Digging Into Marilyn Minter's First Retrospective, Pretty/Dirty
Minter’s retrospective comes at a time that’s almost too perfect; it’s part of A Year of Yes: Reimagining Feminism at the Brooklyn Museum, and the official opening comes four days before we vote in an election more focused on gender politics than any that have come before. And of course, Minter has always been focused on gender politics, on subtle misogyny, on the joys and horrors of desire. The exhibition tracks her years of grappling with portrayals of feminine beauty and sexuality, beginning with portraits of her mother, an addict, and concluding with her most recent body of work, which coincides with yet another Minter exhibition at Salon 94.
The work, which yes, is both “pretty” and “dirty” in every iteration of both of those words, tends to zero in on the parts of women that society would rather toss out—consider Minter's images of purposefully unwaxed pubic hair, all of which are stylized as decandently as an Italian Vogue editorial. The artist also described her mother as “a Southern belle who refused to be thrown away,” and works like “Blue Poles” and “Dirty Heel” purposefully glamorize imperfections—a pimple, an unwashed foot—that most would Photoshop out (Minter does use Photoshop in her work, but for artistic purposes rather than airbrushing ones; she calls the program “manna from heaven”). She reminded us to check for the chipped toenail polish in her video “Smash.” It is beautiful.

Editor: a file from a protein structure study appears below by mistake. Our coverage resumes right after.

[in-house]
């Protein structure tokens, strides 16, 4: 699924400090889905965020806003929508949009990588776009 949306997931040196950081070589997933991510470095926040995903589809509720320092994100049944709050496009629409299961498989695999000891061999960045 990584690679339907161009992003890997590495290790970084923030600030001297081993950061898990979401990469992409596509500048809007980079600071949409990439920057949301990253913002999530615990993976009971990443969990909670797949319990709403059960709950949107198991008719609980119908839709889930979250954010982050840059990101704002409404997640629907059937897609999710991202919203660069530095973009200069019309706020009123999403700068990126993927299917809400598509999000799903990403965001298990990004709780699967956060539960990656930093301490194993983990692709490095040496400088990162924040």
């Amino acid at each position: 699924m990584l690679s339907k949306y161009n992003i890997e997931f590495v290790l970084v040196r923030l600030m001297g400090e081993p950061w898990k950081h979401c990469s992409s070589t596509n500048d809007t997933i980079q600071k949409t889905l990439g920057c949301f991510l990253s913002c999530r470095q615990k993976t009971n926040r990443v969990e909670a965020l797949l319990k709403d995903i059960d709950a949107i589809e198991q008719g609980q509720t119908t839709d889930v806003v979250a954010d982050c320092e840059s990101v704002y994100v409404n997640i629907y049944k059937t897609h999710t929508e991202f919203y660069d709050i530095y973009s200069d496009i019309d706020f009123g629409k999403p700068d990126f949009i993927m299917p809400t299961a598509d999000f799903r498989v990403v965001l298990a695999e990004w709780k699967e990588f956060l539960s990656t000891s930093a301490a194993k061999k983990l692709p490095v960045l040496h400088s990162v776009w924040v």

None of Minter’s work embodies the Pretty/Dirty idea more than her infamous “Porn Grids,” which inspired an outcry from mainstream feminists and scandalized reviews when she first showed them in the early ‘90s. She was inspired by Mike Kelley’s 1990 show at Metro Pictures, in which he played with the iconography of an adolescent girl’s bedroom—Minter thought that she could similarly mine the imagery of something that wasn’t meant for her, and thus change its meaning. It’s a concept that certainly translates in 2016, but not one that went over well during the height of the Culture Wars. "Here I was, going to an abortion clinic defense,” said Minter. “And I'm a traitor to feminism?”
“Pornography and the fashion industry are engines of the culture,” she declared a few minutes later. “So why don’t we, as artists, examine them?”
Today, of course, things are far different. “The millennials don’t even know why I got any pushback at all,” Minter told me. “You guys saw porn by the time you were eight years old.” Fair enough. “I think [millennials] are the most tolerant of any age group," she continued. "I think I made my work for them, and the art world was just catching up."
It was kind of pleasant to hear the word "millennial" used in a positive way as opposed to how people usually say it: as a synonym for "trash." But I do wonder how Minter would be received if she were an up-and-comer today. She'd probably get a load of press. While the artist maintained that she thought her career was over after the horrified "Porn Grids" reception, raised eyebrows from the establishment usually lend credence to the rise of a new star. Imagine what would have happened if a lesser-known Minter's pubic hair photos were reported on Instagram.
Text by Jocelyn Silver
Image credits, from top: Marilyn Minter in her studio, 2015, photo by Nadya Wasylko. All other images by Marilyn Minter: Coral Ridge Towers (Mom Making Up), 1969. Gelatin silver print, sheet 16 x 20 in. Blue Poles, 2007. Enamel on metal, 60 x 72 in. Rouge Baiser, 1994. Enamel on metal, 48 x 48 in. Still from Smash, 2014. HD digital video, 7 min., 55 sec. All images courtesy of the Brooklyn Museum.